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Fed grapples with rising prices and slow growth

Federal Reserve Bank Chairwoman Janet Yellen testifies to the Joint Economic Committee during a hearing entitled 'The Economic Outlook,' on Capitol Hill, May 7, 2014

The Federal Reserve’s key policy-making body — the Federal Open Market Committee — wraps up its two-day meeting today with a news conference hosted by Chair Janet Yellen, and  projections on economic growth going forward.

Consumer prices were up strongly in May — at around a 2 percent annual rate — for everything from food and gasoline, to rents and new cars. If that keeps up, the Fed might have to raise short-term interest rates sooner than expected, to tamp down prices. That could also tamp down consumer spending and job growth.

“You’ve still got the backdrop of this slow-growth economy with stagnant household income," says Greg McBride, chief financial analyst at Bankrate.com. "Suddenly inflation’s starting to pick up, so you’re taking away what little spending power the consumer had.”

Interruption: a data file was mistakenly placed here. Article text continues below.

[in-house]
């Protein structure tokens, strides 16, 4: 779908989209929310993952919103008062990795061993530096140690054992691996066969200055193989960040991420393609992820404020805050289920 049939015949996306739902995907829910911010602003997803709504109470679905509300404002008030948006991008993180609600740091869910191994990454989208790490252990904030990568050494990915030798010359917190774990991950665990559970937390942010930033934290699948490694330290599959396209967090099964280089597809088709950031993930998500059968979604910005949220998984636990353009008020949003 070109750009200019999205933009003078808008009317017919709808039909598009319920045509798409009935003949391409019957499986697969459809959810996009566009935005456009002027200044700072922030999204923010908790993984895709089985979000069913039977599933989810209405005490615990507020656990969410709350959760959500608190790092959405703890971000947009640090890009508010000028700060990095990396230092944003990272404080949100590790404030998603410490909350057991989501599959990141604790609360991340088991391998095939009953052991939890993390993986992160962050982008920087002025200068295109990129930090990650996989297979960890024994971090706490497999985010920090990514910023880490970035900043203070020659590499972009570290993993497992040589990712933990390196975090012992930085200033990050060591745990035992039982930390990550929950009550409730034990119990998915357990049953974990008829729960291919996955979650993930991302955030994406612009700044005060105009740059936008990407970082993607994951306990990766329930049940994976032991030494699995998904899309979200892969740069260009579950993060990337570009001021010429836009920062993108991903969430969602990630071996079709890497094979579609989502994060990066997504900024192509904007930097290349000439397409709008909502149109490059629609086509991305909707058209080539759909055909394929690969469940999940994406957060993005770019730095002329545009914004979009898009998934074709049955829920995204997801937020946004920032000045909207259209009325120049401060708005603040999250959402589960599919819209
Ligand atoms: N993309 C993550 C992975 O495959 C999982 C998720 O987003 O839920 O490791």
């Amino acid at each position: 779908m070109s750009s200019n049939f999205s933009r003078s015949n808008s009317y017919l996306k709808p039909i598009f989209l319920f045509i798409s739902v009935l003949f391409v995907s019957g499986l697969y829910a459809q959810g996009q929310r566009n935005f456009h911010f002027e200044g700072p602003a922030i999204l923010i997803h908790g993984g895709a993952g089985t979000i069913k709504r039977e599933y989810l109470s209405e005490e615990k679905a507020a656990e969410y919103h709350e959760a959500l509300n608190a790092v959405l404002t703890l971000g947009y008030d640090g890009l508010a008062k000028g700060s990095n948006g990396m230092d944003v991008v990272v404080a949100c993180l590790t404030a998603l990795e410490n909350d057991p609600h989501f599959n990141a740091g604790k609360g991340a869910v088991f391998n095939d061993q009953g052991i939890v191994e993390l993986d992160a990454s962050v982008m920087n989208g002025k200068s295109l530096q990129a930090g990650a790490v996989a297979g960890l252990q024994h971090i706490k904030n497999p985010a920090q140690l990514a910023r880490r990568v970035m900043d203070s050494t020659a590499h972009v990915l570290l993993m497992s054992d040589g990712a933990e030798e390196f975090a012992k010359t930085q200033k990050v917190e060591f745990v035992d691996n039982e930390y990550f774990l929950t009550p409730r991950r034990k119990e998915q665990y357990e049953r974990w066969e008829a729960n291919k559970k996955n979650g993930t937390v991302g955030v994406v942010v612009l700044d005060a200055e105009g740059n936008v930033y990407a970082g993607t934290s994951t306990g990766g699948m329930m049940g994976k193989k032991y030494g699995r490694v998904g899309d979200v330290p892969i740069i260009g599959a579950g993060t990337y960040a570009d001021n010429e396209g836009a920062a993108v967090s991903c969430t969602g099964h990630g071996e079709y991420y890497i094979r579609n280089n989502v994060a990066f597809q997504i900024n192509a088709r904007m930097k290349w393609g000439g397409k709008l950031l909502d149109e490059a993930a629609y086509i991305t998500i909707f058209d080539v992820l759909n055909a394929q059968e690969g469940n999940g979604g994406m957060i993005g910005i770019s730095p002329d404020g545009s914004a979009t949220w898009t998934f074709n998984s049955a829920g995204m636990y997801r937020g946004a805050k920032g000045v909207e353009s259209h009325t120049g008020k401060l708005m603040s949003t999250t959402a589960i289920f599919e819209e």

And Bernie Baumohl at the Economic Outlook Group says even though economic growth and job-creation have clearly rebounded since the dismal winter months, there are a lot of wild cards out there for the Fed — like stubbornly low wage-growth in the U.S., not to mention civil strife in Iraq, and soaring oil prices worldwide.

 “The geopolitical pot is really boiling furiously," says Baumohl. "And it really greatly complicates the decision-making process on the Fed, among investors and also among CEOs.”

 

About the author

Mitchell Hartman is the senior reporter for Marketplace’s Entrepreneurship Desk and also covers employment.

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